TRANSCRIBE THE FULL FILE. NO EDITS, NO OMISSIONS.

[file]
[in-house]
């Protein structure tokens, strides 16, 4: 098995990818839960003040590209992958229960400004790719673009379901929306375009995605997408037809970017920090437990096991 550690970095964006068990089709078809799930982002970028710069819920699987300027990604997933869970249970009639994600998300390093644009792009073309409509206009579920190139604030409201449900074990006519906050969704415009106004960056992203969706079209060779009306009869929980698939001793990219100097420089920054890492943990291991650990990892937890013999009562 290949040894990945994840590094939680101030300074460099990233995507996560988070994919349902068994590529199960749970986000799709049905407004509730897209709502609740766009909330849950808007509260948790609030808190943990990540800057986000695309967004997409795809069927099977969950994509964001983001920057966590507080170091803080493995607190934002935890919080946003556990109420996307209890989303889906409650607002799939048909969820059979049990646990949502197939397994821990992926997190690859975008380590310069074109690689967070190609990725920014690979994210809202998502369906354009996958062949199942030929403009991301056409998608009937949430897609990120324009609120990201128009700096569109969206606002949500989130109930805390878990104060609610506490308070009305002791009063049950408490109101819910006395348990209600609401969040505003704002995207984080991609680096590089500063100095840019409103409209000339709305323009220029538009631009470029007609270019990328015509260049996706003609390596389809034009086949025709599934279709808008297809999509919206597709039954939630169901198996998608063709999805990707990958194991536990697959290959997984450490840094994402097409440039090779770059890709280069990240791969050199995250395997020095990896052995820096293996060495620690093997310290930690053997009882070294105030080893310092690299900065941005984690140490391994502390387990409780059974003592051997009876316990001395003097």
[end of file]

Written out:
[in-house]
């Protein structure tokens, strides 16, 4: 098995990818839960003040590209992958229960400004790719673009379901929306375009995605997408037809970017920090437990096991 550690970095964006068990089709078809799930982002970028710069819920699987300027990604997933869970249970009639994600998300390093644009792009073309409509206009579920190139604030409201449900074990006519906050969704415009106004960056992203969706079209060779009306009869929980698939001793990219100097420089920054890492943990291991650990990892937890013999009562 290949040894990945994840590094939680101030300074460099990233995507996560988070994919349902068994590529199960749970986000799709049905407004509730897209709502609740766009909330849950808007509260948790609030808190943990990540800057986000695309967004997409795809069927099977969950994509964001983001920057966590507080170091803080493995607190934002935890919080946003556990109420996307209890989303889906409650607002799939048909969820059979049990646990949502197939397994821990992926997190690859975008380590310069074109690689967070190609990725920014690979994210809202998502369906354009996958062949199942030929403009991301056409998608009937949430897609990120324009609120990201128009700096569109969206606002949500989130109930805390878990104060609610506490308070009305002791009063049950408490109101819910006395348990209600609401969040505003704002995207984080991609680096590089500063100095840019409103409209000339709305323009220029538009631009470029007609270019990328015509260049996706003609390596389809034009086949025709599934279709808008297809999509919206597709039954939630169901198996998608063709999805990707990958194991536990697959290959997984450490840094994402097409440039090779770059890709280069990240791969050199995250395997020095990896052995820096293996060495620690093997310290930690053997009882070294105030080893310092690299900065941005984690140490391994502390387990409780059974003592051997009876316990001395003097």